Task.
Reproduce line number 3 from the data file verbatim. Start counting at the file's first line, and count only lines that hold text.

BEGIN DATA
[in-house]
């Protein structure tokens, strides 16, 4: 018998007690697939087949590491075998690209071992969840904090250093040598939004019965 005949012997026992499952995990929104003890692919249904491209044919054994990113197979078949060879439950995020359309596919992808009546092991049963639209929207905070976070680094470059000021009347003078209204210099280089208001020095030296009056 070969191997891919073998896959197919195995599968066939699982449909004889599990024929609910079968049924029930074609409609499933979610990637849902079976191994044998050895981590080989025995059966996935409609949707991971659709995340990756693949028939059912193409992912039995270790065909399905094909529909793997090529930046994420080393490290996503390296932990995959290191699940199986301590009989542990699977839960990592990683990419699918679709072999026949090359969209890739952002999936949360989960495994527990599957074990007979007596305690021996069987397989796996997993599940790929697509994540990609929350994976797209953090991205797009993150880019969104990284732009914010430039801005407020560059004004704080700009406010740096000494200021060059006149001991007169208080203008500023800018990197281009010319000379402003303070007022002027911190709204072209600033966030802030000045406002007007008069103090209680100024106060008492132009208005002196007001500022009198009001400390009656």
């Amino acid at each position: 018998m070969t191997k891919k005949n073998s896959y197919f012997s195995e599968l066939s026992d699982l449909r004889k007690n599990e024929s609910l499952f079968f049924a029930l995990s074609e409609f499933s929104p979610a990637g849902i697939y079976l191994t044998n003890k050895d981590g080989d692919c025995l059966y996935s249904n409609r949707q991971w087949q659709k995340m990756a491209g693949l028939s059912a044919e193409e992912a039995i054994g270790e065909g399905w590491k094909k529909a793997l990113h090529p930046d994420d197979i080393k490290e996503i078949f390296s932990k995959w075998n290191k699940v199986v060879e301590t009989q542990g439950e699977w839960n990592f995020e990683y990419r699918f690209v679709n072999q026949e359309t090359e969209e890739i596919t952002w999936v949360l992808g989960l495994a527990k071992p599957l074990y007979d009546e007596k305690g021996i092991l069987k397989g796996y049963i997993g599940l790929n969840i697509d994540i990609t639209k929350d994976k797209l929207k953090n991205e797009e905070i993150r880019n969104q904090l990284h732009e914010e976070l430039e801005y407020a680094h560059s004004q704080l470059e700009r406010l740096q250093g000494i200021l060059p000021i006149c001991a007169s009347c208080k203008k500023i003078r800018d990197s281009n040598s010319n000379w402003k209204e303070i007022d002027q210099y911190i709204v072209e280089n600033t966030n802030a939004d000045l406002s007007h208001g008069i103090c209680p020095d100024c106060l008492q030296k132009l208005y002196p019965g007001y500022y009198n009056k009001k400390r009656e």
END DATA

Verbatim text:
């Amino acid at each position: 018998m070969t191997k891919k005949n073998s896959y197919f012997s195995e599968l066939s026992d699982l449909r004889k007690n599990e024929s609910l499952f079968f049924a029930l995990s074609e409609f499933s929104p979610a990637g849902i697939y079976l191994t044998n003890k050895d981590g080989d692919c025995l059966y996935s249904n409609r949707q991971w087949q659709k995340m990756a491209g693949l028939s059912a044919e193409e992912a039995i054994g270790e065909g399905w590491k094909k529909a793997l990113h090529p930046d994420d197979i080393k490290e996503i078949f390296s932990k995959w075998n290191k699940v199986v060879e301590t009989q542990g439950e699977w839960n990592f995020e990683y990419r699918f690209v679709n072999q026949e359309t090359e969209e890739i596919t952002w999936v949360l992808g989960l495994a527990k071992p599957l074990y007979d009546e007596k305690g021996i092991l069987k397989g796996y049963i997993g599940l790929n969840i697509d994540i990609t639209k929350d994976k797209l929207k953090n991205e797009e905070i993150r880019n969104q904090l990284h732009e914010e976070l430039e801005y407020a680094h560059s004004q704080l470059e700009r406010l740096q250093g000494i200021l060059p000021i006149c001991a007169s009347c208080k203008k500023i003078r800018d990197s281009n040598s010319n000379w402003k209204e303070i007022d002027q210099y911190i709204v072209e280089n600033t966030n802030a939004d000045l406002s007007h208001g008069i103090c209680p020095d100024c106060l008492q030296k132009l208005y002196p019965g007001y500022y009198n009056k009001k400390r009656e």